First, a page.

Just the Facts: Recruiting to Generation Baby Boomer
Before we start, it is important to understand facts about the Baby Boomer generation. Baby Boomers are typically characterized as those who were born from 1946 to 1964. These individuals were raised by those born in the Depression era. There are many articles on the “exodus” of baby boomers from the workforce and the brain drain that goes along with this exodus. It is true that baby boomers are in or are reaching retirement age. However, over 30% of the baby boomer generation is still in the workforce, and are generally in c-level positions. All generations come with their unique characteristics and strengths that make the recruiting experience slightly different for each group.
Recruiting can be a stressful process, and understanding the values, position, and areas of importance for each person going through the interview process is critical.Generational cohorts have shared experiences and there are some consistencies in behavior amongst each generation in the workforce. However, that is not to say everyone within a generation behaves the same in the workforce. Along with understanding these similarities, recruitment can also be improved through sources such as Lever and a native CRM and marketing automation integration, much like that of Bullhorn and Salesfusion. Bullhorn helps provide a seamless experience for recruiters to leverage the power of recruiting alongside the value of a personalized marketing approach.This integration can increase “lead” generation related to recruiting. Take these 4 Baby Boomer characteristics into consideration to help recruit the next top member of your knowledgeable workforce.
4 Top Workplace Baby Boomer Characteristics
- “If it ain’t broke…” – We should still try to improve it. Baby boomers understand the importance of personal and organizational improvement. While they may like some degree of structure, creating the two-way communication amongst other employees and Baby Boomers is essential so that they can address concerns or improvements they feel can be implemented within a company. This coincides with baby boomers belief in standing up for their rights and strong ideologies, even amongst higher level employees. Try pairing Baby Boomers as mentors with younger generational cohorts such as Millennials or Generation Yers to close any communication gaps there may be. However, there many workplaces have seen challenges in communication between generations, and it is important to understand the trends in each generation’s workplace communication.
- Money doesn’t bring you happiness – Money can be an important factor in picking one company over another, however, it is not the end-all-be-all for baby boomers. Baby boomers generally favor healthy retirement packages and a seamless transition of tasks/title from their former jobs. Intrinsic factors drive Baby Boomers to continue succeeding professionally, and their behavior to understand and learn the latest trends and tech shows as a result. This doesn’t necessarily mean that baby boomers are willing to take a pay cut. Instead, some companies are shifting to hiring knowledgeable, part-time employees, like Baby Boomers.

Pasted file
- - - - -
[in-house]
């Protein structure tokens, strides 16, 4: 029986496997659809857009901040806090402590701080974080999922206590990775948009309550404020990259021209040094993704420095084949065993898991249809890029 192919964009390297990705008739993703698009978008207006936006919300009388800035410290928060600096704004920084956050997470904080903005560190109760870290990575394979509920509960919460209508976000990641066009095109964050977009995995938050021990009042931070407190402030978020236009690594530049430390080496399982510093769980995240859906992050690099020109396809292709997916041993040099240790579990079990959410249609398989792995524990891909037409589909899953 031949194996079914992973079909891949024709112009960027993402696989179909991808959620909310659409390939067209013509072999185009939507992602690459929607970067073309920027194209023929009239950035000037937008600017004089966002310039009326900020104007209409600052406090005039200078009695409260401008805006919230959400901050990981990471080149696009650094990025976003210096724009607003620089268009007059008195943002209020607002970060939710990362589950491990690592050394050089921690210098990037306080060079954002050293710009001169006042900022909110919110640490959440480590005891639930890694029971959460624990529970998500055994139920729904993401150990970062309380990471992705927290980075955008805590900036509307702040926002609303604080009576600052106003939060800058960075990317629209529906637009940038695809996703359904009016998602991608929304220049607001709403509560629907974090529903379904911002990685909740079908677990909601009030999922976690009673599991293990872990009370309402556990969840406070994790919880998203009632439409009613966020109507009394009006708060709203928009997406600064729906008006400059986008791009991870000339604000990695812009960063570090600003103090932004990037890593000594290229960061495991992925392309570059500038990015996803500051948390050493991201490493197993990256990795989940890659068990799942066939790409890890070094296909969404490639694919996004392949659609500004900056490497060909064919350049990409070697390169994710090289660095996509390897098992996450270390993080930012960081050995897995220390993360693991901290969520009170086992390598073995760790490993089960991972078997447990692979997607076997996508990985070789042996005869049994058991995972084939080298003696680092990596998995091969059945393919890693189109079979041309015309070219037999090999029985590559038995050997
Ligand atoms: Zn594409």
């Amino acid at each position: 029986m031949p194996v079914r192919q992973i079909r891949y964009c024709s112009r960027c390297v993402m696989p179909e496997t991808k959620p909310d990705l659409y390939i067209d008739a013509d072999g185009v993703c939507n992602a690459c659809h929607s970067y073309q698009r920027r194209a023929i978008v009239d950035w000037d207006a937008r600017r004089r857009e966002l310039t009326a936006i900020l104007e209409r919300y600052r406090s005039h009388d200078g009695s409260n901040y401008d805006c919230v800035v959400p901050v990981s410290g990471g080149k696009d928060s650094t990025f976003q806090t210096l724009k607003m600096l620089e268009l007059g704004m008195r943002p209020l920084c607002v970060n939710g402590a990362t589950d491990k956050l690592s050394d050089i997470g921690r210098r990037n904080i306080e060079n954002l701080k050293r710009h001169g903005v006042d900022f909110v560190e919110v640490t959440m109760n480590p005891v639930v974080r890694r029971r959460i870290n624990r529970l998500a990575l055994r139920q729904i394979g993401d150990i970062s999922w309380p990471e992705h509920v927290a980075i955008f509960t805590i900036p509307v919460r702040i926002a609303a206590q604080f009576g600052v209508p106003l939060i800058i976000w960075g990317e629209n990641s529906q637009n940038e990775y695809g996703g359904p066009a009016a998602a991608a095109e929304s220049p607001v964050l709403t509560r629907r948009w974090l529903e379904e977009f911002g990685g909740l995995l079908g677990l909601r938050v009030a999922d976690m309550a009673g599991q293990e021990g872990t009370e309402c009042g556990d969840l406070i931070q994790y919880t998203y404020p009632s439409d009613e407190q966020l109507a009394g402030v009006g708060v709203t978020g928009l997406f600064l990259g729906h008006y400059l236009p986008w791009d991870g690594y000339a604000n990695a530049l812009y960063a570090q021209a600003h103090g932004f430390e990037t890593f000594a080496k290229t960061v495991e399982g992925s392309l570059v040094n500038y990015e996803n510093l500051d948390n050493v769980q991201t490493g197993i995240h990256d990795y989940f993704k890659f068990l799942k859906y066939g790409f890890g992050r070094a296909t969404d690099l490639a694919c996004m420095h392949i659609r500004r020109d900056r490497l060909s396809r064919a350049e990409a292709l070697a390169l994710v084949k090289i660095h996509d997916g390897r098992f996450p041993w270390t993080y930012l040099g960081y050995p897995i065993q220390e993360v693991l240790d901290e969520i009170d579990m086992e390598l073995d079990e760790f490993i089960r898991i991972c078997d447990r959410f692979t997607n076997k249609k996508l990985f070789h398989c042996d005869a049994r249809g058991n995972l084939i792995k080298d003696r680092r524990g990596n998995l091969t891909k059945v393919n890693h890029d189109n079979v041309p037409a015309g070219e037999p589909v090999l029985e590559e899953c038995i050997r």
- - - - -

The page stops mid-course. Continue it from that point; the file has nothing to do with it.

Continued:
- A greater desire for flex time – Despite the popular belief, many baby boomers do value flex time, in fact, approximately 87% desire it. This can be for various reasons, such as valuing self-care, family time, and taking care of aging parents. It’s important for companies to offer the same incentive packages as that of the younger generational cohorts when recruiting Baby Boomers.
- Company Loyalty – Unlike Generation Y, who tends to average around ten jobs in their lifetime, Baby Boomers prefer to stay at companies longer than their counterparts. Generational loyalty has shifted as economic factors and company incentive packages have changed. Growing up in tumultuous times in the world meant that a desire for stability was key in employment. This, along with intrinsic drive, contributes to Baby Boomers’ sense of a positive outlook on work. However, this loyalty comes at a price of a company’s long-term standing in the community and in the marketplace. This may be a challenge for small-to-mid sized businesses that may not have wide recognition, but they can rise to the challenge by increasing their reach in the community through hosting events or participating in volunteer activities to increase brand recognition and trust.
Skills, Boomers, and Marketing Automation
Don’t play into the trap that Baby Boomers are not online. In fact, they’re spending just as much as other generational cohorts using their desktop, smartphones and tablet devices to access the digital world. . So what does this mean for recruiters?
Start targeting Baby Boomers through channels that make them feel that the communication is personalized, such as emails. Try setting up nurture campaigns within your marketing automation platform to support your recruiting efforts. Click rates are tracked through each email sent, giving recruiters a more targeted focus throughout the entire recruitment process. Your initial email should include:
- Company history
- Employee history
- Areas of achievement
- Company’s plan for continuous growth
Your campaign should also include triggers for phone calls by recruiters to get a more detailed understanding of where they are in the process. Creating these connections can mean a world of difference for an SMB trying to recruit top talent like Baby Boomers.
As always, each interviewee is unique and has their own set of personal and work experiences that will shape their work persona. However, it is important for recruiters to keep these behaviors in mind when recruiting Baby Boomers, but there will be variations based on the company and industry. Reaching out to Baby Boomers through traditional as well as mobile friendly platforms is essential. About half of Baby Boomers apply for jobs via online resources.